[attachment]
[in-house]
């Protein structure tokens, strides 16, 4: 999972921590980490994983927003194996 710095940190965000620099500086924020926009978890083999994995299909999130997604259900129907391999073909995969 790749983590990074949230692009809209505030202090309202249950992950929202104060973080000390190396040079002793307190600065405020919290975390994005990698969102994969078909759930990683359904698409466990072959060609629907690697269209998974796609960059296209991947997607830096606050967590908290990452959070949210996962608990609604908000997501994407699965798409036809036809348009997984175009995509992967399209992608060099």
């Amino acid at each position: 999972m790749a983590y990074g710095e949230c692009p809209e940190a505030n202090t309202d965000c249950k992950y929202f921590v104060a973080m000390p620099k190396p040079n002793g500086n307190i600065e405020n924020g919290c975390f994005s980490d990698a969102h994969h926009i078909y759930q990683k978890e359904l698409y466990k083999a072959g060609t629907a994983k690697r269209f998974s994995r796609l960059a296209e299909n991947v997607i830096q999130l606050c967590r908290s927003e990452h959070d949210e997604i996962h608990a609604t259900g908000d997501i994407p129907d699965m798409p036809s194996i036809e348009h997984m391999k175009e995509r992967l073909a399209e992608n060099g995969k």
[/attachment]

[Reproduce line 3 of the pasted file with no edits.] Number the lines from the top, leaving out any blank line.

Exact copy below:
């Amino acid at each position: 999972m790749a983590y990074g710095e949230c692009p809209e940190a505030n202090t309202d965000c249950k992950y929202f921590v104060a973080m000390p620099k190396p040079n002793g500086n307190i600065e405020n924020g919290c975390f994005s980490d990698a969102h994969h926009i078909y759930q990683k978890e359904l698409y466990k083999a072959g060609t629907a994983k690697r269209f998974s994995r796609l960059a296209e299909n991947v997607i830096q999130l606050c967590r908290s927003e990452h959070d949210e997604i996962h608990a609604t259900g908000d997501i994407p129907d699965m798409p036809s194996i036809e348009h997984m391999k175009e995509r992967l073909a399209e992608n060099g995969k």